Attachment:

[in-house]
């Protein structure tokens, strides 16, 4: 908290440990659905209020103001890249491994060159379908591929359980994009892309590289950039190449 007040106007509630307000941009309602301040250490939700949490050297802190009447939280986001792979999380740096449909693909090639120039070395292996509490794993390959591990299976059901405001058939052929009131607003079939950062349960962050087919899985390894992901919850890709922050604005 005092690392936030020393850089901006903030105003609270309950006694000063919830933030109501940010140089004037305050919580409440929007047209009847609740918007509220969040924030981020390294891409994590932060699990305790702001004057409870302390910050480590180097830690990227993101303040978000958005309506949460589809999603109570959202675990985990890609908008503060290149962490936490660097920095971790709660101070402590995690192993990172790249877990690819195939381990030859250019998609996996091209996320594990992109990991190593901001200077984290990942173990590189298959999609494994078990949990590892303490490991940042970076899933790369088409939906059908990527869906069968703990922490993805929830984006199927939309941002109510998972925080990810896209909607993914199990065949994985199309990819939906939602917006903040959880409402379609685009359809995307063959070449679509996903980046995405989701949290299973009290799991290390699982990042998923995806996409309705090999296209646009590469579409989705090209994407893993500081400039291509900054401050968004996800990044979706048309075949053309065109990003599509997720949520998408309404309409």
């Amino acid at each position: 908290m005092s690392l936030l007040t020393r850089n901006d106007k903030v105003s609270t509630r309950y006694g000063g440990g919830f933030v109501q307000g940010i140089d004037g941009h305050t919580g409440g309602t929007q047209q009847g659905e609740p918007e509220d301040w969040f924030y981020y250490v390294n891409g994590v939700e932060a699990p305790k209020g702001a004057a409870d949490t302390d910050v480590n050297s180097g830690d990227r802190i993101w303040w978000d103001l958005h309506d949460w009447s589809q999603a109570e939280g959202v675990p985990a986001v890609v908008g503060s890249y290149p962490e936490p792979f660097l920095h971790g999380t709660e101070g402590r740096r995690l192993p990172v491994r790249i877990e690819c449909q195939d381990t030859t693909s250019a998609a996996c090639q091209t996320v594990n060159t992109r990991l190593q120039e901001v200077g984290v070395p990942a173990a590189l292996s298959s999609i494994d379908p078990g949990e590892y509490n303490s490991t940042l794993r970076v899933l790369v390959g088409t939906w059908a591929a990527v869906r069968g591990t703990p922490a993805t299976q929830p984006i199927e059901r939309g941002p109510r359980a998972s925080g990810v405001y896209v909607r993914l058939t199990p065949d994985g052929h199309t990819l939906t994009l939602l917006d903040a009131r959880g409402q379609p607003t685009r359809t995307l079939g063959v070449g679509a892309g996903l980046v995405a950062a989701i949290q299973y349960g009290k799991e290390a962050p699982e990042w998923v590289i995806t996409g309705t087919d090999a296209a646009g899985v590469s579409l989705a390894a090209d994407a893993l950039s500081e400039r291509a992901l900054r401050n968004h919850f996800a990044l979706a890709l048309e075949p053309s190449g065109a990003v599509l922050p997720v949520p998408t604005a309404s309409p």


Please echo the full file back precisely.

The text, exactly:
[in-house]
């Protein structure tokens, strides 16, 4: 908290440990659905209020103001890249491994060159379908591929359980994009892309590289950039190449 007040106007509630307000941009309602301040250490939700949490050297802190009447939280986001792979999380740096449909693909090639120039070395292996509490794993390959591990299976059901405001058939052929009131607003079939950062349960962050087919899985390894992901919850890709922050604005 005092690392936030020393850089901006903030105003609270309950006694000063919830933030109501940010140089004037305050919580409440929007047209009847609740918007509220969040924030981020390294891409994590932060699990305790702001004057409870302390910050480590180097830690990227993101303040978000958005309506949460589809999603109570959202675990985990890609908008503060290149962490936490660097920095971790709660101070402590995690192993990172790249877990690819195939381990030859250019998609996996091209996320594990992109990991190593901001200077984290990942173990590189298959999609494994078990949990590892303490490991940042970076899933790369088409939906059908990527869906069968703990922490993805929830984006199927939309941002109510998972925080990810896209909607993914199990065949994985199309990819939906939602917006903040959880409402379609685009359809995307063959070449679509996903980046995405989701949290299973009290799991290390699982990042998923995806996409309705090999296209646009590469579409989705090209994407893993500081400039291509900054401050968004996800990044979706048309075949053309065109990003599509997720949520998408309404309409």
């Amino acid at each position: 908290m005092s690392l936030l007040t020393r850089n901006d106007k903030v105003s609270t509630r309950y006694g000063g440990g919830f933030v109501q307000g940010i140089d004037g941009h305050t919580g409440g309602t929007q047209q009847g659905e609740p918007e509220d301040w969040f924030y981020y250490v390294n891409g994590v939700e932060a699990p305790k209020g702001a004057a409870d949490t302390d910050v480590n050297s180097g830690d990227r802190i993101w303040w978000d103001l958005h309506d949460w009447s589809q999603a109570e939280g959202v675990p985990a986001v890609v908008g503060s890249y290149p962490e936490p792979f660097l920095h971790g999380t709660e101070g402590r740096r995690l192993p990172v491994r790249i877990e690819c449909q195939d381990t030859t693909s250019a998609a996996c090639q091209t996320v594990n060159t992109r990991l190593q120039e901001v200077g984290v070395p990942a173990a590189l292996s298959s999609i494994d379908p078990g949990e590892y509490n303490s490991t940042l794993r970076v899933l790369v390959g088409t939906w059908a591929a990527v869906r069968g591990t703990p922490a993805t299976q929830p984006i199927e059901r939309g941002p109510r359980a998972s925080g990810v405001y896209v909607r993914l058939t199990p065949d994985g052929h199309t990819l939906t994009l939602l917006d903040a009131r959880g409402q379609p607003t685009r359809t995307l079939g063959v070449g679509a892309g996903l980046v995405a950062a989701i949290q299973y349960g009290k799991e290390a962050p699982e990042w998923v590289i995806t996409g309705t087919d090999a296209a646009g899985v590469s579409l989705a390894a090209d994407a893993l950039s500081e400039r291509a992901l900054r401050n968004h919850f996800a990044l979706a890709l048309e075949p053309s190449g065109a990003v599509l922050p997720v949520p998408t604005a309404s309409p």